Submitted to: Plant Disease
Publication Type: Peer Reviewed Journal
Publication Acceptance Date: 5/7/2002
Publication Date: 11/1/2002
Citation: Hoffman, D.D., Diers, B.W., Hartman, G.L., Nickell, C.D., Nelson, R.L., Pederson, W.L., Cober, E.R., Grael, G.L., Steadman, J.R., Grau, C.R. 2002. Selected soybean plant introductions with partial resistance to selerotinia sclerotiorum. Plant Disease; 2002. Interpretive Summary: Sclerotinia stem rot, caused by a fungus, is a major soybean disease n north-central regions of the U.S., and southern Canada, where it can cause significant economic losses. Infection of soybean by S. Sclerotiorum is initiated by ascospores germinating and colonizing flower petals. The fungus grows into stems and girdles them, causing pods and seeds to abort. Soybean cultivars have been identified with partial resistance to S. Sclerotiorum in field evaluations, current sources of resistance in commercial cultivars are limited, and these sources do not completely prevent yield loss. The objectives of this study were to 1) evaluate soybean plant introductions to identify new sources of resistance to Sclerotinia stem rot, 2) evaluate the agronomic characteristics of the most resistant plant introductions, and 3) correlate field disease severity of the most resistant plant introductions with agronomic characteristics and results form greenhouse and laboratory resistance tests. A total of 6,520 maturity group (MG) 0-IV plant introductions (PI) were evaluated for disease resistance. All but 68 Pis were eliminated because of their susceptibility to Sclerotinia stem rot. The partially resistant Pis identified in this study can be valuable in incorporating Sclerotinia stem rot resistance into elite germplasm. These results are important to soybean growers, seed companies, and to other researchers interested in developing soybean breeding lines with resistance to this fungal pathogen.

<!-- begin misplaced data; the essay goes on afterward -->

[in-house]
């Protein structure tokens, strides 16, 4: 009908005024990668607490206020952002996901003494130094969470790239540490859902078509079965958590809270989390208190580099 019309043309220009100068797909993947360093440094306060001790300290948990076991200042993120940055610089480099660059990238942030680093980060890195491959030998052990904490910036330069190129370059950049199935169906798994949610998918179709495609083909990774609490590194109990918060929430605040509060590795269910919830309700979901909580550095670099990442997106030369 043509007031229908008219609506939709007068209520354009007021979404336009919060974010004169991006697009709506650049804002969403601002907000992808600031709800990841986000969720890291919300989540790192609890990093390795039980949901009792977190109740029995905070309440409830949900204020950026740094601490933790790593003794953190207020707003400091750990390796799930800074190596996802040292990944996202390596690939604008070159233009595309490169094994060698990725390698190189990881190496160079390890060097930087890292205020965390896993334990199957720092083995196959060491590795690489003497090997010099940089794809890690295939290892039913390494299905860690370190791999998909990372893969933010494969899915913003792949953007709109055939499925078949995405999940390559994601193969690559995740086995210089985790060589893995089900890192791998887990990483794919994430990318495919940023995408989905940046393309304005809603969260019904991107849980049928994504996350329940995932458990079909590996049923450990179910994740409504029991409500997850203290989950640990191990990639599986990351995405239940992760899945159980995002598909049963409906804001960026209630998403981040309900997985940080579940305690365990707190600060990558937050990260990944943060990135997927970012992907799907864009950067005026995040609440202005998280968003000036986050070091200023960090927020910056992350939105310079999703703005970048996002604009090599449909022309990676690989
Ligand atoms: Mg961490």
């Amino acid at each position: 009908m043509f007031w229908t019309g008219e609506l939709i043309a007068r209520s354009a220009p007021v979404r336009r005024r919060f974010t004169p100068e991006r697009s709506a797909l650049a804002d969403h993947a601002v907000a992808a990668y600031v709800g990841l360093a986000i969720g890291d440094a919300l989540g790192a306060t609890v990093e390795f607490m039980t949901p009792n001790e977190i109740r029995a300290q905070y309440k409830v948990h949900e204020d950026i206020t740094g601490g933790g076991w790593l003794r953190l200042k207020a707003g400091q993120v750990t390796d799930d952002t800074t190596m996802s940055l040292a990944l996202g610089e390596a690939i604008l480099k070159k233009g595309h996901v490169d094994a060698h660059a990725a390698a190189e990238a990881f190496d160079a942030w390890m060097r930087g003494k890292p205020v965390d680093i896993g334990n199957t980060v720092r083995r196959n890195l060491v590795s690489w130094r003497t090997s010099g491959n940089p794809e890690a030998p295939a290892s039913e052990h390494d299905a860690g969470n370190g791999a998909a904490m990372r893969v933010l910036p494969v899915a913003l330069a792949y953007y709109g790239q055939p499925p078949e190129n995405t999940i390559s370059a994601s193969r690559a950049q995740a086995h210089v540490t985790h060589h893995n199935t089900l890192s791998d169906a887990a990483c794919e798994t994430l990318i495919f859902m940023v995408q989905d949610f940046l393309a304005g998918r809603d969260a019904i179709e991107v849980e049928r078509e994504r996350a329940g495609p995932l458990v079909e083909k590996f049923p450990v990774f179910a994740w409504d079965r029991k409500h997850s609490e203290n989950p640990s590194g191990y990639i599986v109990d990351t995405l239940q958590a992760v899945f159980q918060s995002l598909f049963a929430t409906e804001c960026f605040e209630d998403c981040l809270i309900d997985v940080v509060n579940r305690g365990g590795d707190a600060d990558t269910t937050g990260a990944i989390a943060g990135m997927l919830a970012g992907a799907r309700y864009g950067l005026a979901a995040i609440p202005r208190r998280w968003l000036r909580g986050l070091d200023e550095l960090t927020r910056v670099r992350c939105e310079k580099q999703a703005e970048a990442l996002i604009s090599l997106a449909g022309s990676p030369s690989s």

Technical Abstract: Sclerotinia stem rot, caused by Sclerotinia sclerotiorum, is a major soybean (Glycine max) disease in north-central regions of the United States (U.S.) And throughout the world. Current sources of resistance to Sclerotinia stem rot express partial resistance, and are limited in number within soybean germplasm. A total of 6,520 maturity group (MG) 0-IV plant introductions (Pis) were evaluated for disease resistance in the U.S. and Canada in small plots or in the greenhouse from 1995 to 1997. Selected Pis with the most disease resistance were evaluated for resistance in the U.S. and Canada in replicated large plots from 1998 to 2000. Agronomic traits recorded on plots in the MG I-III tests in Urbana, IL from 1998 to 2000 were flowering date, percent canopy closure at three dates, maturity date, plant lodging at two dates, plant height, and seed yield. The selected PIs also were evaluated with an excised leaf inoculation and petiole inoculation technique. After the 1997 to 1997 evaluations, all but 68 Pis were eliminated because of their susceptibility to Sclerotinia stem rot. In field tests in Urbana, higher disease severity in selected MG I-III Pis was significantly (P greater than 0.05) associated with taller plant heights and greater canopy closure. All other agronomic traits evaluated were not associated or were inconsistently associated with disease severity Maturity group I-III Pis 153.282, 189.931, 196.157, 398.637, 417.201, 423.818, and 561.331 had high levels of resistance and were agronomically similar to the resistant standards. The resistance ratings from the petiole inoculation technique had a high and significant (P greater than 0.01) correlation with disease severity in the MGI and II field test. The partially resistant Pis identified in this study can be valuable in incorporating Sclerotinia stem rot resistance into elite germplasm.